Matrix Management

How is your stakeholder ecosystem?

was talking to a contact in a global technology company yesterday. His organization has been matrixed for a long time. People are used to operating across the traditional silos of function and geography.

Among the issues we discussed were the challenges in managing what he called a “stakeholder ecosystem”, I thought it was a great phrase that summed up the complexity of operating in this highly interconnected and fluid environment.

An ecosystem is defined as “a system, or a group of interconnected elements, formed by the interaction of a community of organisms with their environment”.

It is often used in the context of biology where organisms interact and in the definition given by Wikipedia are “linked together through nutrient cycles and energy flows”.

We may be pushing the metaphor a little bit too far now, though there are definite energy flows involved.
One of the challenges we have found in helping participants manage their stakeholder networks is a lack of clarity in what a stakeholder is. Some organizations use tools like RACI to help define the role of stakeholders in a decision or task. In many others it is unclear.

A particularly challenging time for this is when you are new to an organization. If decision rights and involvement roles are not clear then for new people there is a tendency to involve everybody because it’s not clear who they can leave out. This can easily lead to delays in cooperation and decision-making. If you are joining an established, complex matrix organization it can take a long time to learn the rules and who needs to be involved.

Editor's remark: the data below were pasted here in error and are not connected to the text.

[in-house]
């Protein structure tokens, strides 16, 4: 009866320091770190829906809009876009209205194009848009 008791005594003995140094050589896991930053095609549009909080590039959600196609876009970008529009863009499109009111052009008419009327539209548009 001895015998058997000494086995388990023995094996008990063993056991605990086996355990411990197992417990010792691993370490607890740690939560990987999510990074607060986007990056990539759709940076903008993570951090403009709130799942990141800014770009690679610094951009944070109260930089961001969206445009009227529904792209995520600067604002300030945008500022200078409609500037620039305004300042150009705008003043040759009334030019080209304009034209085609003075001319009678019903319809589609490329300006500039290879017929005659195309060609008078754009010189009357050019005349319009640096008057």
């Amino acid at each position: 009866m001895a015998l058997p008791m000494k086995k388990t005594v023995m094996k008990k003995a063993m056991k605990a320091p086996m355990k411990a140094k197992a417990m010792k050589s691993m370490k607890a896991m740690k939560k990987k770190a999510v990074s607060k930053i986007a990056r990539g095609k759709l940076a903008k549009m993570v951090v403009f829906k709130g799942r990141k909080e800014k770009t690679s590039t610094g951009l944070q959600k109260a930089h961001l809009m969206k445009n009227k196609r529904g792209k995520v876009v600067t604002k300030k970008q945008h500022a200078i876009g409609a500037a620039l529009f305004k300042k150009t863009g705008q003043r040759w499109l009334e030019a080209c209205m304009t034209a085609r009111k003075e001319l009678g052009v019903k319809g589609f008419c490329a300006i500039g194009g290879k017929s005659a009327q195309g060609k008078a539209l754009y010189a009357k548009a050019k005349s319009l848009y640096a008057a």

This is particularly so if you are entering a corporate culture which is relationship oriented. Often the network of relationships that you use to get things done is completely different to the formal organization structure.

At an external level many groups now consider themselves to be stakeholders in a business. Society, politicians and special-interest groups consider themselves stakeholders as do shareholders, managers and employees. Clearly all of these relationships are quite different and we need a better language to describe the relationship and the role.
In a biological ecology the interrelationships can range from symbiotes to parasites, from predator to prey, the roles and relationships are much more clearly defined.

In order to manage our stakeholders we need a better description of what is the nature of the stake being held or claimed, without being clear about this it’s not clear how we should manage the relationship and how much effort we should put into it.

In the absence of this clarity there is a tendency to consider everyone a stakeholder and this can easily blur into everyone coming to the meeting and everyone being involved in the decision. Just as important as managing your stakeholders is being clear about where the boundary ends and people don’t need to be involved.

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